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How does South Korea surpass Japan in real GDP per capita?

Richard Katz, a Senior Fellow at the Carnegie Council for Ethics in International Affairs, draws a few lessons from the growth experience of South Korea versus Japan over the last several years which could provide useful guidelines for the UK and others A major geoeconomic event occurred in 2018 when South Korea’s real GDP per capita …

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Capital Spending Boom Helps Raise Productivity

David Harrison, writing in the Wall Street Journal, says spending on technology has soared as businesses adjust to higher wages and remote WFH    American businesses are ramping up technology investment and other capital spending as they emerge from the pandemic. If sustained, that investment boom could boost productivity and living standards and counteract inflation pressure. …

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Productivity is key to “levelling up”

In an article for Prospect magazine, Adrian Pabst, a professor of politics at the University of Kent, claims  HMG’s current initiatives for ‘levelling up’ are somewhat half-hearted . Pabst is also the author of ‘The Demons of Liberal Democracy (Polity)’ and Deputy Director (Social and Political Economy) at the National Institute of Economic and Social Research The government’s White Paper sets out …

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Five Days a Week in the Office? It’s Better for Everyone.

Allison Schrager makes several good points against 100% WFH – she is a Bloomberg Opinion columnist, a senior fellow at the Manhattan Institute and author of “An Economist Walks Into a Brothel: And Other Unexpected Places to Understand Risk.” After a year of Zoom meetings and awkward virtual happy hours, New York’s youngest aspiring financiers …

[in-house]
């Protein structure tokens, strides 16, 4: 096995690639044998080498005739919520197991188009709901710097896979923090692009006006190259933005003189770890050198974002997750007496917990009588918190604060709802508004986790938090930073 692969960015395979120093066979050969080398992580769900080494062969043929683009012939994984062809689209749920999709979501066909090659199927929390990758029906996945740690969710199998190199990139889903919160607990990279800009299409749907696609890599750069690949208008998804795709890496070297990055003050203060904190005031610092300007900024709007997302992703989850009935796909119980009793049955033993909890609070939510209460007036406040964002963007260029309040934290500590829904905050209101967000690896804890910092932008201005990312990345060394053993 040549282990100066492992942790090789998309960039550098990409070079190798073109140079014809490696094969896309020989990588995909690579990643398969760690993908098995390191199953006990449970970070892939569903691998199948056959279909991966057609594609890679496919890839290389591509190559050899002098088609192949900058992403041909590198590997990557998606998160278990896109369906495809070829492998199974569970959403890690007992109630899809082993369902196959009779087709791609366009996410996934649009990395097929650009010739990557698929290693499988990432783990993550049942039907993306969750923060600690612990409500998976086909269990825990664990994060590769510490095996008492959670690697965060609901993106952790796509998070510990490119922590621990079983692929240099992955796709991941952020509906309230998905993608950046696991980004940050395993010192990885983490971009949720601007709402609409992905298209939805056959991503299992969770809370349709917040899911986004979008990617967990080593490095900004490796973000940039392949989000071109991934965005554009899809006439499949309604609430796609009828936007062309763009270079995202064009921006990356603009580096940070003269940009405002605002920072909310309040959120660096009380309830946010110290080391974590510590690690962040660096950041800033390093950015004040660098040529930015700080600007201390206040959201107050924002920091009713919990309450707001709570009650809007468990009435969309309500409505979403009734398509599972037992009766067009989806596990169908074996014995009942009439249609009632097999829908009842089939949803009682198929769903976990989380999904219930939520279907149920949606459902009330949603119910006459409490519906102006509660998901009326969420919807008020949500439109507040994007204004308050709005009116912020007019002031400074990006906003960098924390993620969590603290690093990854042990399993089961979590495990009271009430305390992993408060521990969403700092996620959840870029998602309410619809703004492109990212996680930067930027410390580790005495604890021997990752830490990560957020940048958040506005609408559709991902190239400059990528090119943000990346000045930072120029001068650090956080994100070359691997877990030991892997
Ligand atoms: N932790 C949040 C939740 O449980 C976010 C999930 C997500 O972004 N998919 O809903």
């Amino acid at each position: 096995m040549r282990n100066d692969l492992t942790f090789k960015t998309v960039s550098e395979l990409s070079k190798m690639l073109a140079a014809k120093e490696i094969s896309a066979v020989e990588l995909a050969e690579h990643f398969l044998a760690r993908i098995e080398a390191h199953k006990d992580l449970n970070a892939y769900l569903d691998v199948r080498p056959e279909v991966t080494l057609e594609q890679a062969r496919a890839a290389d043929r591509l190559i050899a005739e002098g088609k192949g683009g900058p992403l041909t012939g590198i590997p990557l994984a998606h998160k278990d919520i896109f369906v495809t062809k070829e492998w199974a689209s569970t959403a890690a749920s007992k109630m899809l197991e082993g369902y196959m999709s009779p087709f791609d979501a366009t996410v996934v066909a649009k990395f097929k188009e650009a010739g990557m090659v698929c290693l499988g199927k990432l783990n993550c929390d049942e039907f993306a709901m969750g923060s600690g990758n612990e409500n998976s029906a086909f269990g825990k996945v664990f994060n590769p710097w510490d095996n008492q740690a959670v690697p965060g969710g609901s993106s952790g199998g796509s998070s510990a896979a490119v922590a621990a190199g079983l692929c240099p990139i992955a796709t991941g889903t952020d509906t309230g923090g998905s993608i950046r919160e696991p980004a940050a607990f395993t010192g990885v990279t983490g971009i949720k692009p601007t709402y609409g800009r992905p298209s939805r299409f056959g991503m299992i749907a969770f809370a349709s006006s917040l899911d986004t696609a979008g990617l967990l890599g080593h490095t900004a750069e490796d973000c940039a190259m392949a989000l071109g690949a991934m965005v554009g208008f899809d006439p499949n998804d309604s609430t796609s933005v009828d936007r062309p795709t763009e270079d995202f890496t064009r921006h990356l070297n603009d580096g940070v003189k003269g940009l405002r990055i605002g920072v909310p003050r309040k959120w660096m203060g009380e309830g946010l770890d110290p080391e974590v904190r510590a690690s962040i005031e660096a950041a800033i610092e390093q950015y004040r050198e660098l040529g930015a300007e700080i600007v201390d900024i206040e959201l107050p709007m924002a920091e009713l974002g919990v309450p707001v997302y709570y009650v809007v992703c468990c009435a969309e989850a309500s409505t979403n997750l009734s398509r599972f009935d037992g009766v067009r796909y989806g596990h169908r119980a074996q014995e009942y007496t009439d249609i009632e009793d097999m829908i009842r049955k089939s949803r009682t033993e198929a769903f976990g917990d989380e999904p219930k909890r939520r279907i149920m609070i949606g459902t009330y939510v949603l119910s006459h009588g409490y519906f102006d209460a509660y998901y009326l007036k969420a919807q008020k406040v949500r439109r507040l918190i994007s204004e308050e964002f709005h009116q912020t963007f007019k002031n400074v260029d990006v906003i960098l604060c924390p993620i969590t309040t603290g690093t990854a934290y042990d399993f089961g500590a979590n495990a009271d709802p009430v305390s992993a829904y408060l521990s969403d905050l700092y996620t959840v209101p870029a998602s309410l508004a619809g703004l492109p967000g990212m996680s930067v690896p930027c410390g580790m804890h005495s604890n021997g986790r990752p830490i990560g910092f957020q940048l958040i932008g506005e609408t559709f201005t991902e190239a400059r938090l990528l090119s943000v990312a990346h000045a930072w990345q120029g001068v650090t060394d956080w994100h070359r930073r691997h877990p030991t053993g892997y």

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Your boss wants to boil you slowly like a frog

Chloe Berger, writing for Fortune.com, says beating the Monday blues will be especially trying for Google employees. Workers are required to come into company headquarters three times a week. But according to Laszlo Bock, former chief of Google human resources and current CEO of Humu, this hybrid model won’t be around much longer. Bock says that …

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The COVID ‘productivity boom’ is a myth

Janice C. Eberly is reported on by ‘Business Insider’ – she claims that, with remote work, employees lose the connectivity that might help them advance their careers – in particular: New research shows the GDP would have fallen more steeply in 2020 if people weren’t able to work from home. But working from home prevents …

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Employers want workers in the office for the company culture, not productivity

Rebecca Greenfield, writing in Bloomberg News, raises some interesting thoughts concerning WFH – especially those of Mark Mullenweg, founder of ‘WordPress‘, the software which brings you this post, and CEO of web software maker Automattic, who has operated for 16 years without a home base Ask executives why they’re desperate to get workers back in …

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Sunak’s economic growth philosophy